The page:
“Look! A Banana!”
“I’m sorry, Mark, but it’s definitely an eye.”
“But it’s yellow…”
“Okay, but it’s an eye.”
We were afraid we wouldn’t find the museum and that we would get lost in Curitiba’s maze of administrative buildings—Fórum Cível, Prefeitura Municipal de Curitiba, Palácio Iguaçu… Turned out that it would have been hard to miss it. Brazilians are fairly litteral: when they nickname a museum the “Museu do Olho”—the “Eye Museum”—it actually looks like a giant eye.
This is our third time in Curitiba but we have yet to visit the sights. Unlike in most cities, Curitiba’s cultural and touristic landmarks are outside the historical centre, all around the city. It’s a bit of a walk to get to each of them and it’s hard to walk from one to the other.
The Museu Oscar Niemeyer was at the top of our “come on, let’s visit it” list. I’ve seen buildings designed by Oscar Niemeyer before but this one looked unique, plus there was an entire museum to explore.
We stood there, admiring the bold and unusual design. The main structure was above a pool of water and is connected to the main museum building by an tunnel. The glass façade of the diamond-shaped eye was reflecting the clear blue sky and the fluffy white clouds. Modern, yet attractive. I liked it.
“Looks pretty cool.”
“How much do you think tickets are?”
I was already pulling out thirty reais out of my bag but the cashier stopped me. “É quarta-feira. ” Oh, so entry is free on Wednesday? Even better! We were on a roll.
We started the visit at level one with various exhibitions dedicated to the Alfredo Andersen and his followers, the colourful art of Gonçalo Ivo, portraits of famous people of Curitiba… What stroke me the most was the building itself, designed by Oscar Niemeyer—a true alliance of architecture and art, that let the light in and where walking around felt completely natural. I visited museum where the art displayed is amazing but the rooms feel stuffy, old, where you have to squint to see the paintings. It has its charm, I guess, but I like light and large, airy structures. Colours pop out, the visit flow is natural.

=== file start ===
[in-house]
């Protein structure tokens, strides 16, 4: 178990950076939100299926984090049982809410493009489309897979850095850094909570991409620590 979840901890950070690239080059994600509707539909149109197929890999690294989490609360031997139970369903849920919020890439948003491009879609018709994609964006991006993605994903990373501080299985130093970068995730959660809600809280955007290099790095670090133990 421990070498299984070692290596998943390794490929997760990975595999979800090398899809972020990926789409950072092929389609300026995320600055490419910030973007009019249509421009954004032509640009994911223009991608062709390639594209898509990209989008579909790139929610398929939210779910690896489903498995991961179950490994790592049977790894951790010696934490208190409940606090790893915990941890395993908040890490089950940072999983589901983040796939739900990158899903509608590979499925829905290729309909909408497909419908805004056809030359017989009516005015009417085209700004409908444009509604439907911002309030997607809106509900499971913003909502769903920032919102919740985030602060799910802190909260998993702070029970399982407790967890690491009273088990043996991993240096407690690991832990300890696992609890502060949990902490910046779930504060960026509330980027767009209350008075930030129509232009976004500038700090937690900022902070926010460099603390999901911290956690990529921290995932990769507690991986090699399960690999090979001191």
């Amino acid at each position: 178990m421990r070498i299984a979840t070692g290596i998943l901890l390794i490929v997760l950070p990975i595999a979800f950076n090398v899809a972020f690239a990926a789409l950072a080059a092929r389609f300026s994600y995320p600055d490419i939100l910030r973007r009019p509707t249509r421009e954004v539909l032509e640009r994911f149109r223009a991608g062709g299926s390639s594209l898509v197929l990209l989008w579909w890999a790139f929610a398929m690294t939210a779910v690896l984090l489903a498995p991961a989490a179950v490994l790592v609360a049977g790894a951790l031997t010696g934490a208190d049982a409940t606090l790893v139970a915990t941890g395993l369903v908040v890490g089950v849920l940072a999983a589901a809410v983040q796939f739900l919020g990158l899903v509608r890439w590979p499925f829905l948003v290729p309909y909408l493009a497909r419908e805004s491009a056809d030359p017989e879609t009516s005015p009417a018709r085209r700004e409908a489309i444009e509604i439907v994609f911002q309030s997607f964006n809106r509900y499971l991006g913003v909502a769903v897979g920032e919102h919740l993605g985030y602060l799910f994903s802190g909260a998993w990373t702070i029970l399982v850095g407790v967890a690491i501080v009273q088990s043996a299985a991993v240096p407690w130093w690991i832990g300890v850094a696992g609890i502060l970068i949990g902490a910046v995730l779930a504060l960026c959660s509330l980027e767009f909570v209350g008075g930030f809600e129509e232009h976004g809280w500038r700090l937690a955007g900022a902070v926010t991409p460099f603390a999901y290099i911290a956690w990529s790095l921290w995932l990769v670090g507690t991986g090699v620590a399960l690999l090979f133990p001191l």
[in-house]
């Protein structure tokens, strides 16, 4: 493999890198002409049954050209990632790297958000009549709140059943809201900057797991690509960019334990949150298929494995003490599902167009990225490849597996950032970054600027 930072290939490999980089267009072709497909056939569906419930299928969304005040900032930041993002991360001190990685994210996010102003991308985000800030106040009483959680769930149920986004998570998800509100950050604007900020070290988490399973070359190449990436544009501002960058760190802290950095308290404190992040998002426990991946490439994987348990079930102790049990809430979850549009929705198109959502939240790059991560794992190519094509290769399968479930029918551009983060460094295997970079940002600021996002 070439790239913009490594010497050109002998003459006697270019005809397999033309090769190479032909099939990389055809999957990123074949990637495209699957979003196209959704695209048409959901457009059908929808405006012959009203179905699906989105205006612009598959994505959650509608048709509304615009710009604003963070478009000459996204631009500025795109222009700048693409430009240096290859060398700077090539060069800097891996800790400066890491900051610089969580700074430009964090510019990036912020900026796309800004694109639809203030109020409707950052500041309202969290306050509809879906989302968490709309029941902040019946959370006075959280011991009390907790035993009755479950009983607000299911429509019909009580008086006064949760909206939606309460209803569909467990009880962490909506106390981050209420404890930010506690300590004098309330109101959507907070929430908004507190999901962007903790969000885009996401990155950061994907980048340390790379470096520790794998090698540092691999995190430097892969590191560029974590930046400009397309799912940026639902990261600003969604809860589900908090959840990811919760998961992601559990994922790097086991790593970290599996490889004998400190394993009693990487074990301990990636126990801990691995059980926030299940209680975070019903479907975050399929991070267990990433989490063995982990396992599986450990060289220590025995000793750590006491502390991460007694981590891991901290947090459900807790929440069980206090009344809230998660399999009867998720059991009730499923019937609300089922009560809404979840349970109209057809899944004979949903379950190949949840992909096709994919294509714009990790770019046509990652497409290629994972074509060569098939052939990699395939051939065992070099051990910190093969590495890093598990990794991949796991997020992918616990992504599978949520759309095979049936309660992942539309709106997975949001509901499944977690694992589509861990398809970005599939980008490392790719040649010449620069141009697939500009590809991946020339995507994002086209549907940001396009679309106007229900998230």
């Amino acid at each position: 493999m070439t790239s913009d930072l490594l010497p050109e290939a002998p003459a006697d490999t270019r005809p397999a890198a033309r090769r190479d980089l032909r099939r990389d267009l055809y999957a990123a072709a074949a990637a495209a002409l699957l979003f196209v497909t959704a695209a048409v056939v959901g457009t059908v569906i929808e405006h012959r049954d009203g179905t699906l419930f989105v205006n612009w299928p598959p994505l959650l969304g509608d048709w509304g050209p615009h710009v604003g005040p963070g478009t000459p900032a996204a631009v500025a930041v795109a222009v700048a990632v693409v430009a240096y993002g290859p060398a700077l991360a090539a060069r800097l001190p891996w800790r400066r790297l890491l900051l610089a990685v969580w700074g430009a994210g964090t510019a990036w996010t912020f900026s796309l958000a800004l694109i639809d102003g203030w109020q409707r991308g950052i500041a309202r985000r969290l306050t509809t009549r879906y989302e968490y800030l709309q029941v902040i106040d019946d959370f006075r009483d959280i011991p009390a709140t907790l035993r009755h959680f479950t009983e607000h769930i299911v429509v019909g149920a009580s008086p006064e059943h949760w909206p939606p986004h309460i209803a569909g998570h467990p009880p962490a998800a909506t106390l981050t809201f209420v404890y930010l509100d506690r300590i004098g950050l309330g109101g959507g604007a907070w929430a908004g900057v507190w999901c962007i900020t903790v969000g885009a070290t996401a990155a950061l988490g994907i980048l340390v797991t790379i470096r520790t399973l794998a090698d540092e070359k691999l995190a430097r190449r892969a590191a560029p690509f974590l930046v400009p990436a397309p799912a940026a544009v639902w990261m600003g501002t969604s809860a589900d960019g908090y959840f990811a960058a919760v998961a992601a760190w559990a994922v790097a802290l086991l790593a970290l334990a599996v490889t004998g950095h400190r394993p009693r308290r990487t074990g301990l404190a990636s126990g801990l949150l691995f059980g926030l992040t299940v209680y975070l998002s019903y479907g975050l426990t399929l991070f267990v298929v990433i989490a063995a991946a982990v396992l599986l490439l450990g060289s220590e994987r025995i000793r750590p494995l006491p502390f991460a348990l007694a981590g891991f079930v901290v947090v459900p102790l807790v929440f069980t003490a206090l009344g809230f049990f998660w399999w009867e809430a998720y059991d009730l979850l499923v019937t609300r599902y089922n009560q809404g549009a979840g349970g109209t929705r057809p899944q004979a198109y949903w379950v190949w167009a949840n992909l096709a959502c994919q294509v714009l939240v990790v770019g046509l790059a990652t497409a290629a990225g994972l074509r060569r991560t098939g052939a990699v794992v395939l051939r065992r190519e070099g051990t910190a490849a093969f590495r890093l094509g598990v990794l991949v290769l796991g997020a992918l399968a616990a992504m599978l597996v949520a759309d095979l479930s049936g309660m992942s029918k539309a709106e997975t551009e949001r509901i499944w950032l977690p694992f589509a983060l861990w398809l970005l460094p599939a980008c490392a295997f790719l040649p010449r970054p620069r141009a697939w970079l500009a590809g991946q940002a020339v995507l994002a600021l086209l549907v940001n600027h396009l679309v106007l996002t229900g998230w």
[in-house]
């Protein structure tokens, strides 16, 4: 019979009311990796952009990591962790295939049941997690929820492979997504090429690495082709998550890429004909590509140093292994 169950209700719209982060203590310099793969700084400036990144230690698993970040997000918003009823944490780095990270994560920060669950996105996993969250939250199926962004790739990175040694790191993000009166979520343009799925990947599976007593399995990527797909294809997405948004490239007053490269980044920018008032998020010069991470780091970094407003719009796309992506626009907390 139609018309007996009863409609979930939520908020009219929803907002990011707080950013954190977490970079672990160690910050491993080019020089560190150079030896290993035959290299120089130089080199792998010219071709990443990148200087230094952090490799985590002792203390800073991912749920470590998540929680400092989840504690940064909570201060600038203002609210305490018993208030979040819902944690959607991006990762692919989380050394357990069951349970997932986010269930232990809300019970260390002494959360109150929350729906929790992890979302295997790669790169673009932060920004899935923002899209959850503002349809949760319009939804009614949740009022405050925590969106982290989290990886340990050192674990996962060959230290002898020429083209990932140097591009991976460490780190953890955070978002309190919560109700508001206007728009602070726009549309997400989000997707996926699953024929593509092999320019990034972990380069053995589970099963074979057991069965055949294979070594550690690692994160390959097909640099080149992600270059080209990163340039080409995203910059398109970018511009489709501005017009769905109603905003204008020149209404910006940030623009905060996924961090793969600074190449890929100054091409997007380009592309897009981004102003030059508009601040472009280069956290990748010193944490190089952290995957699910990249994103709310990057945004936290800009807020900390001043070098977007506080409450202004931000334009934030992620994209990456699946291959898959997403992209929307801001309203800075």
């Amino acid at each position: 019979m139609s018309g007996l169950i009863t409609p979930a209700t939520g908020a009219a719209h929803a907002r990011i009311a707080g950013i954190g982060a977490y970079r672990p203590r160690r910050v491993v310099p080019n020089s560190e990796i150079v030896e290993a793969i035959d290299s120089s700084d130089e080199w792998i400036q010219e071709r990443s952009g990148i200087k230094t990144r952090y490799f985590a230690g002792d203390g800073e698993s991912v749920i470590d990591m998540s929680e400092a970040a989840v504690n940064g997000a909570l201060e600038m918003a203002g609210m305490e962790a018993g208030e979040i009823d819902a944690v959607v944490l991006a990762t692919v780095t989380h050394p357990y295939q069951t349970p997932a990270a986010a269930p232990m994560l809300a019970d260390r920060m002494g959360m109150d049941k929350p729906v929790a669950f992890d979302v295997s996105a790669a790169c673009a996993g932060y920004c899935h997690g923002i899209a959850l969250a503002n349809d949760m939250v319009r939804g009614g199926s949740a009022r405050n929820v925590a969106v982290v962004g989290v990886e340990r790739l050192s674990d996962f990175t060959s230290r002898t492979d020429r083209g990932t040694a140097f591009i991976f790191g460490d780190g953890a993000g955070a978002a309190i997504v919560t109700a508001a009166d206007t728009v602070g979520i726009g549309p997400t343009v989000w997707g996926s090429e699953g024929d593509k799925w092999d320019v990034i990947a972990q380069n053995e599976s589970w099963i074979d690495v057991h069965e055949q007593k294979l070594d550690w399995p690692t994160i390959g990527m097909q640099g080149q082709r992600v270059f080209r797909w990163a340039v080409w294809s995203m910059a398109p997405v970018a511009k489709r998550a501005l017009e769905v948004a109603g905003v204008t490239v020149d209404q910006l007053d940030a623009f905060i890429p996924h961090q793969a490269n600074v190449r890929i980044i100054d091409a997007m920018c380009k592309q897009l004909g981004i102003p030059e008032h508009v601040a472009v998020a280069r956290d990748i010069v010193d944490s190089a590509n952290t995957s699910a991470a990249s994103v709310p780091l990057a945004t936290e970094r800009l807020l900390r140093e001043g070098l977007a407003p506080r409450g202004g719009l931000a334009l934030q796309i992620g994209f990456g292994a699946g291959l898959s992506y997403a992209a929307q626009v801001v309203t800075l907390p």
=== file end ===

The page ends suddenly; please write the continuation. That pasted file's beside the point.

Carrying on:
Finally, we took the tunnel to go up inside the eye. The atmosphere was very different. It was dark and cold, as is we were actually inside a human organ. Various artworks were gathered, including sculptures, paintings and installations. It felt like being at the heart of the creative process, inside an artist studio.
It took me a minute or so to get used to the natural light again when we left the eye. Outside, the sun was still shining, the sky was still blue, the light almost blinding.
I’m still amazed by the career of Niemeyer, such a prolific architect with bold projects. I wonder how it feels to leave such a tangible legacy behind, buildings that people around the world see and use every day.